After you have run the gamut on generating name choices, have everyone pick a few of their favorites. Have the group vote on the final choices by secret ballot, so one person is not influenced by the others. Discuss these selected choices and solicit comments on why these names are good, bad, ugly, appropriate or inappropriate as your business name.
Screen for trademarks, domain names and cultural acceptability.
Check options online
As a second step, search the remaining name choices you like with Google to see what’s out there that is similar. Review what companies may already be using those names. Depending on whether you plan to do business locally, statewide, regionally, nationally or internationally, this will make a big difference in your name threshold level of acceptance.
Use Godaddy.com to help you determine what website domain names are taken.
If you are selling products online, differentiated name selection becomes more critical. If you are selling internationally, then linguistics and translations become important factors to consider. You don’t want to sell your products in a country where the name has negative connotations in that language.
A couple of examples: Antonio’s Pizza in a small city doesn’t have to be concerned with the thousands of other Antonio’s Pizza’s out of his market area. These pizza locations in other cities where you do not plan to do business won’t affect your business, nor will you affect theirs.
The Dollar Shave Club, however, sells exclusively online and doesn’t want confusion with competitors having a similar business model and name. The Dollar Shave Club, by the way, implies in its name exactly what it does and even how much it charges. It’s a very good name.
Legal versus assumed names--
Your legal business name is the name you use for all official government documents, including filing taxes. This is the name you used to register your business. These names are filed through the secretary of state in your state or the clerk of the court in your county. Your assumed name is also known as a fictitious name, a doing-business-as name (dba) or trade name. This is the name that you will be using for operating and promoting your business. If not already taken, you could use Antonio’s Pizza LLC as your legal name and Antonio’s Pizza as your dba.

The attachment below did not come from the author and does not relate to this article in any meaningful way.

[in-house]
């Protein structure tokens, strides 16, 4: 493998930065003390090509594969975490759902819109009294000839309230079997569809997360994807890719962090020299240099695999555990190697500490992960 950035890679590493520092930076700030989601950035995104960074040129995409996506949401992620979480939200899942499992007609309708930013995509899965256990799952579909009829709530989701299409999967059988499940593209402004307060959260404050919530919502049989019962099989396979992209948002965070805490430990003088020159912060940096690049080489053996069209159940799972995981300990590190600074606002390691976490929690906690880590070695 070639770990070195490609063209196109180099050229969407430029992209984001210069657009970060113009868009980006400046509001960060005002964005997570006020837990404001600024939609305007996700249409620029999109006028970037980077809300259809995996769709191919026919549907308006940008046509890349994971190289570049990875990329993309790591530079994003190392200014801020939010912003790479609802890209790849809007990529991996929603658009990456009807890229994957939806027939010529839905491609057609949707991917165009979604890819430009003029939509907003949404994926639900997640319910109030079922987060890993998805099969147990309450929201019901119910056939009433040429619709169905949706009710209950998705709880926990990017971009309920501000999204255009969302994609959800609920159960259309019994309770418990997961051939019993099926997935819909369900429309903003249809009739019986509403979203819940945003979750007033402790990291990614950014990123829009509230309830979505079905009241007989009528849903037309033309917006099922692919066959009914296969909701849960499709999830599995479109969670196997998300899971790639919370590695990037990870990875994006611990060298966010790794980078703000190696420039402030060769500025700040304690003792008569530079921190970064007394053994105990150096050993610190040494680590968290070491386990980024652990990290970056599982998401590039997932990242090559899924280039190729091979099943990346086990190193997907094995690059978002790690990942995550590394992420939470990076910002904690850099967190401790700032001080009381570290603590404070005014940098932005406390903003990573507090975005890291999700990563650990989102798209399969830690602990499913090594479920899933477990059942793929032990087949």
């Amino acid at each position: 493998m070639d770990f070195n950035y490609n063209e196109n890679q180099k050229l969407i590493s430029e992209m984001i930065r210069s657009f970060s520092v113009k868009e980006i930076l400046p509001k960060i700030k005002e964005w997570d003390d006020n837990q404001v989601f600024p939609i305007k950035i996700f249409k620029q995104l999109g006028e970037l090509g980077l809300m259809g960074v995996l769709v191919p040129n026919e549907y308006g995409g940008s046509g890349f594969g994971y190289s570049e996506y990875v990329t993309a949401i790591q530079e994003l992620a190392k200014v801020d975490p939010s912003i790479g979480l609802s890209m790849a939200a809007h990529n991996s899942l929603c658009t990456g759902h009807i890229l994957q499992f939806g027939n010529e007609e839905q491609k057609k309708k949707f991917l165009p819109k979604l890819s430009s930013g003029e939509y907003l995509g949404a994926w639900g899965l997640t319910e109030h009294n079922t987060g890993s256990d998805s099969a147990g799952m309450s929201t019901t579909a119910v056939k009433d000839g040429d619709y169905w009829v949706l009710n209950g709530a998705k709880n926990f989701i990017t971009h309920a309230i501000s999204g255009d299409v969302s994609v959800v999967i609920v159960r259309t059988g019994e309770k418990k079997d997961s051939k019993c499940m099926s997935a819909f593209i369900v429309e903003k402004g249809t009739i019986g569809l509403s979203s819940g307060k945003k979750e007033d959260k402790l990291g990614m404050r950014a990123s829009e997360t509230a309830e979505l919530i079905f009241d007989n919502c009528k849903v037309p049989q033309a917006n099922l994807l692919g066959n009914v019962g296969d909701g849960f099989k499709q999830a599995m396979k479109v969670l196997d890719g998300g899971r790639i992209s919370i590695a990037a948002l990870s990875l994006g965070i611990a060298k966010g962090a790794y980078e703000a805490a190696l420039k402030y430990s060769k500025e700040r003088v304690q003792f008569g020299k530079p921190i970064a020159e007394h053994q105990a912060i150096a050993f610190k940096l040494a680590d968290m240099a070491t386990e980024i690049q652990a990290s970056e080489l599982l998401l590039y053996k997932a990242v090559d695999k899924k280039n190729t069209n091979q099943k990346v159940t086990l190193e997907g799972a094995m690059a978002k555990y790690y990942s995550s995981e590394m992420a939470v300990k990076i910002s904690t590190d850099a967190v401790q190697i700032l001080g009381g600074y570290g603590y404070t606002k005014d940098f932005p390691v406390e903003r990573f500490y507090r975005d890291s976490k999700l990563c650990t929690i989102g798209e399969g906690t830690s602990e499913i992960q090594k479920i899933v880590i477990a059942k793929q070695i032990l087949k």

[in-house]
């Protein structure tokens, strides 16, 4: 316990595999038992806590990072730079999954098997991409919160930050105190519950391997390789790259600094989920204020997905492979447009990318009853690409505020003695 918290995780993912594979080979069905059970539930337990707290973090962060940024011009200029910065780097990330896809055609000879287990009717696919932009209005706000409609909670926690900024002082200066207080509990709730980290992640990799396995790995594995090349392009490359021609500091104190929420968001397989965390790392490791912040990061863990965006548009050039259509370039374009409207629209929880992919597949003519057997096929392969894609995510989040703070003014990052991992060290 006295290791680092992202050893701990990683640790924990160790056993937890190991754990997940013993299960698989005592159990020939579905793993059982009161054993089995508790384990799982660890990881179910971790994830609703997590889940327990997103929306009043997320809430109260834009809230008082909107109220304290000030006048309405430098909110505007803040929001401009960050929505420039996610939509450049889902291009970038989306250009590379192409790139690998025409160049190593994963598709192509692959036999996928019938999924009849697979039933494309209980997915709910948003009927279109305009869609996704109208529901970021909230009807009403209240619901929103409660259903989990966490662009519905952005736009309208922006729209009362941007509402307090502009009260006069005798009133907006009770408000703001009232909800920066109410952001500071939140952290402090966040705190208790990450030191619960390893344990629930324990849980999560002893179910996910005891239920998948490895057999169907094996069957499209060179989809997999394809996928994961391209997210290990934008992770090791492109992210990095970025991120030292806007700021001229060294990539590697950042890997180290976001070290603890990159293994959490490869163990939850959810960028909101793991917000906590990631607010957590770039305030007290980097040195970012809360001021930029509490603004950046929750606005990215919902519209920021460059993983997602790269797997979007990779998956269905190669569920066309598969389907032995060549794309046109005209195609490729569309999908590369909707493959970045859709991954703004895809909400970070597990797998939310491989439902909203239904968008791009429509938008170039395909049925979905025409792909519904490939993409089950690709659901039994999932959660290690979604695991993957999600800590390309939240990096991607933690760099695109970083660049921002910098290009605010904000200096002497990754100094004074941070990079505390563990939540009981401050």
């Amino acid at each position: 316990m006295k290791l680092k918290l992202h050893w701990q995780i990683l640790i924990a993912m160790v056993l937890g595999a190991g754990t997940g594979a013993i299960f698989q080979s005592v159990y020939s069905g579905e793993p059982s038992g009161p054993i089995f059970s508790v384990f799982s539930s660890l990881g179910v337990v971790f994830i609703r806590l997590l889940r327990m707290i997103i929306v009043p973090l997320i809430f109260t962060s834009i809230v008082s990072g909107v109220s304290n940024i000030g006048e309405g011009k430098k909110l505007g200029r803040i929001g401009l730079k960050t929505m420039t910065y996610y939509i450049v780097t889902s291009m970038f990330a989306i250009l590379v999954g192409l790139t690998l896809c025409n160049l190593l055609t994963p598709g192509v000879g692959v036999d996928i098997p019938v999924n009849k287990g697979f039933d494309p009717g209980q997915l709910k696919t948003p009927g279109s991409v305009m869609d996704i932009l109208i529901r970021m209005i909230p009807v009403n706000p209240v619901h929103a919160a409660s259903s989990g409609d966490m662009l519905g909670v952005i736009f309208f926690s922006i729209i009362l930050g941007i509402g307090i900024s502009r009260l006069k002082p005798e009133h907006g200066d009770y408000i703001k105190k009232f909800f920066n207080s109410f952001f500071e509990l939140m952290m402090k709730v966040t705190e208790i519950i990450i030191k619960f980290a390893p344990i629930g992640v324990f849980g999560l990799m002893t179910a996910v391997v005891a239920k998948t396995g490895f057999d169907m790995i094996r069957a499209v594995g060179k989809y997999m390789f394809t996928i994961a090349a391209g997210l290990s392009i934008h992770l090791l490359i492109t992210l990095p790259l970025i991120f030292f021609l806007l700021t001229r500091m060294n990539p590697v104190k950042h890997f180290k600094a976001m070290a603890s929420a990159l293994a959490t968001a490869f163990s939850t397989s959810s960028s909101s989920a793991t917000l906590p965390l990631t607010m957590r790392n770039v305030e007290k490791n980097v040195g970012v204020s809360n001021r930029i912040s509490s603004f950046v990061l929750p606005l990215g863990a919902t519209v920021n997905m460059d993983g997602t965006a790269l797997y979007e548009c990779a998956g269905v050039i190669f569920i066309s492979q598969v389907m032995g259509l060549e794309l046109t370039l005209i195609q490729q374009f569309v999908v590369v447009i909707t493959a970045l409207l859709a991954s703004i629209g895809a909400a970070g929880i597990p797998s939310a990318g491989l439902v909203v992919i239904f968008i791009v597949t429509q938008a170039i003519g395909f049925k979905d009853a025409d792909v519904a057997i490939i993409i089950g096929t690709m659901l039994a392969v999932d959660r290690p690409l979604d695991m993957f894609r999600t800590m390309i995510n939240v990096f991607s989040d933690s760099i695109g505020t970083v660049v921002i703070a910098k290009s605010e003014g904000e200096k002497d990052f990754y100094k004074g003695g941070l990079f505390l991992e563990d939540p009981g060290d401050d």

In summary, come up with many name choices, check for use and conflicts, select a great name and enjoy the pizza.
■ We announce the election of our new officers, our client of the year, workshops, our Success Strategies for Business Owners monthly MeetUp events, five years as Platinum and recently awarded Diamond status and being selected as a National Chapter of the Year.
■ We share information on new initiatives we’ve helped to create, such as an export program that connects companies with local college student interns who are interested in international trade. We also developed a program called Building Bridges for Entrepreneurs.
■ We promoted the creation of our podcast series, Been There, Done That! with Dennis Zink, which is now the official small business podcast series for National SCORE, which has over 300 offices and 11,000 mentors in the United States. The national website receives over 250,000 unique visitors per month.
We also spread the word about SCORE as we work closely with local chambers of commerce, municipalities and other nonprofits, lending expertise throughout the community by piggy-backing on synergistic relationships. We make speeches to chambers, banks and MeetUp groups throughout the year. We help entrepreneurs develop and hone their skills, such as creating an effective elevator pitch, and we’ve served as coaches in several quick-pitch contests each year with Spark Growth Innovation Center.